Health
Oral Questions

2:45 p.m.

Chilliwack—Fraser Canyon
B.C.

Conservative

Chuck Strahl Minister of Agriculture and Agri-Food and Minister for the Canadian Wheat Board

Mr. Speaker, this is a very serious case which concerns me and the Canadian Food Inspection Agency.

There was an isolated case. When it became two cases, we were notified. Working with our FDA partners in the United States, immediately, within 24 hours, a recall notice was put out and there was a health advisory alert. We took immediate action to bring that to the attention of Canadian consumers.

Health
Oral Questions

2:45 p.m.

Liberal

Tina Keeper Churchill, MB

Mr. Speaker, the government did nothing while Canadians were being poisoned. Had it done its job properly, the attending physicians could have taken the proper steps to treat the patients appropriately. Instead, they were left scrambling to save the lives of their patients.

Health professionals depend on the government to help them act quickly in the event of a public health threat.

Would the minister explain why he has not been accountable to the Canadian medical community and why he sat on the information necessary to prevent Canadians from getting sick and to save those who were clinging to life?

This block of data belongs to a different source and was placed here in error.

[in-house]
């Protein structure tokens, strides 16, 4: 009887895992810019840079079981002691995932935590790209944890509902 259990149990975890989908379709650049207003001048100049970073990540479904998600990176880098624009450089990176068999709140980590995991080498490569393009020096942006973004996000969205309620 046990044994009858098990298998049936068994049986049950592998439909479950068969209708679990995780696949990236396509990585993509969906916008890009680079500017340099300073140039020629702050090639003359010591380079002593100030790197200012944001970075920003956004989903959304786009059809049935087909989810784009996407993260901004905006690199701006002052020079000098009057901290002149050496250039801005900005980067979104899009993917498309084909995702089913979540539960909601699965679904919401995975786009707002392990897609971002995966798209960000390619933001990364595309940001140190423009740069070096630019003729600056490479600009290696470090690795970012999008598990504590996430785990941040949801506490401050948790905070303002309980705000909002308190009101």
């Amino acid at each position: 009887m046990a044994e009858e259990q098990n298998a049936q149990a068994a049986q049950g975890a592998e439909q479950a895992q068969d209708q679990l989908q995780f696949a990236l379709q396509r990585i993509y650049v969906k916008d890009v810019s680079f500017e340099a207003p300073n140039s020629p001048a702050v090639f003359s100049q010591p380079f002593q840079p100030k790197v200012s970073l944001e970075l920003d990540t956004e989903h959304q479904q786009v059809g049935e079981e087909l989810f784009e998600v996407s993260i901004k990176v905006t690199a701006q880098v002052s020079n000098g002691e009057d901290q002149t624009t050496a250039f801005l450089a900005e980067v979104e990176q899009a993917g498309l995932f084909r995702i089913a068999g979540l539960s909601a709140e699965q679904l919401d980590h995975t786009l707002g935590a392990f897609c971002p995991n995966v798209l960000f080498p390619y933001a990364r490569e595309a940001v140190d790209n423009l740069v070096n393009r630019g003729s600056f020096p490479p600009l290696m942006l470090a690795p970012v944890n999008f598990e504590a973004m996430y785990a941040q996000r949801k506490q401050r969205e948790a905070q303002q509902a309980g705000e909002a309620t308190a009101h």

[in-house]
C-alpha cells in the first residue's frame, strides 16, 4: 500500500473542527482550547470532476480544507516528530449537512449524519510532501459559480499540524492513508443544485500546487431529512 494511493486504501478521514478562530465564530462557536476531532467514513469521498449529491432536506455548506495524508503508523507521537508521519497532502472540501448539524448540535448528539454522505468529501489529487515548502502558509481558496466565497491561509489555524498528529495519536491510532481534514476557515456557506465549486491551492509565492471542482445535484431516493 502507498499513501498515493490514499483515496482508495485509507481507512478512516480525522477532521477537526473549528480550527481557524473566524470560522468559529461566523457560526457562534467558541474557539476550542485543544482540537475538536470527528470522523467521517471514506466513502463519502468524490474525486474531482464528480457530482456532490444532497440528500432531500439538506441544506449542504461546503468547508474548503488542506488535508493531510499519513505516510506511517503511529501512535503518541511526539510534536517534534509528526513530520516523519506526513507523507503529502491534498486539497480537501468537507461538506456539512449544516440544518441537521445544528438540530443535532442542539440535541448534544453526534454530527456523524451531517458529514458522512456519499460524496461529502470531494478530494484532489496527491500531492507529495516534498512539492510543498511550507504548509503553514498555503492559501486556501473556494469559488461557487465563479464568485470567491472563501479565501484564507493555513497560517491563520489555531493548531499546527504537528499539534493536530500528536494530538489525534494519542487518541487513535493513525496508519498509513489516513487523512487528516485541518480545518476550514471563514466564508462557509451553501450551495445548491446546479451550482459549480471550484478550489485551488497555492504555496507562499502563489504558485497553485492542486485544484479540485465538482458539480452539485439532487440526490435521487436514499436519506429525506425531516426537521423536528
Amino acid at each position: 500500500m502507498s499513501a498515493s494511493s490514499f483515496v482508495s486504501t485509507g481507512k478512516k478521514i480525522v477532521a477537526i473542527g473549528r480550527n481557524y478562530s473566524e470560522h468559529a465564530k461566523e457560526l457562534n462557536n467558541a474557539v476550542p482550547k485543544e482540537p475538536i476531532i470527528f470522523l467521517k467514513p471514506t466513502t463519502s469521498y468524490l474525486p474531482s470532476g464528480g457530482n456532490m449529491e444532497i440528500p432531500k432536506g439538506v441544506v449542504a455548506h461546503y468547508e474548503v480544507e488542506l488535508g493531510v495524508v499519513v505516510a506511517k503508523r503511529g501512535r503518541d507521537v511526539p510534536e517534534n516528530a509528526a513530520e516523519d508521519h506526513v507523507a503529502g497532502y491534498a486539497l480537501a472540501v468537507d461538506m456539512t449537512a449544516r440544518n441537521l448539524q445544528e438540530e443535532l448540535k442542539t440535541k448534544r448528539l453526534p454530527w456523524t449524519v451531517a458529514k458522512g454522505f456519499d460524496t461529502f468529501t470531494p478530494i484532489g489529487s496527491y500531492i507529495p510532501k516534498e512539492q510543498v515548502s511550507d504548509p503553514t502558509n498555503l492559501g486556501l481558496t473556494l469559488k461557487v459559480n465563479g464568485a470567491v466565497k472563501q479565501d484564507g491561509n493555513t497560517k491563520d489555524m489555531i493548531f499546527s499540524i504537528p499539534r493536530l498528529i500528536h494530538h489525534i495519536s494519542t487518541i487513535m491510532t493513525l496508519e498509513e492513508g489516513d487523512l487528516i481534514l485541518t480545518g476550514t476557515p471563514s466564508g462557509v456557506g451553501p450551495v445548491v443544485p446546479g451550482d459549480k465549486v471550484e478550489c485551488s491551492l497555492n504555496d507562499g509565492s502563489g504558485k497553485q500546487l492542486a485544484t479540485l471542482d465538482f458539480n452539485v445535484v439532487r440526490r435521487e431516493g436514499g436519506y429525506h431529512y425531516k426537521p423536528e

Health
Oral Questions

2:45 p.m.

Parry Sound—Muskoka
Ontario

Conservative

Tony Clement Minister of Health and Minister for the Federal Economic Development Initiative for Northern Ontario

Mr. Speaker, I can tell the hon. member and the House that the Public Health Agency of Canada has been in constant contact with officials from around the world, including the United States, on these issues.

The initial cases, once it was clear what was going on, were isolated. As soon as we knew that there was a direct causation, that information was shared. The public health officials were doing their job.

If the hon. member was so concerned about it, perhaps when she was in government she would not have cut the budget of the health department, and we could have done more at that time too.

Softwood Lumber
Oral Questions

2:45 p.m.

Liberal

Mark Holland Ajax—Pickering, ON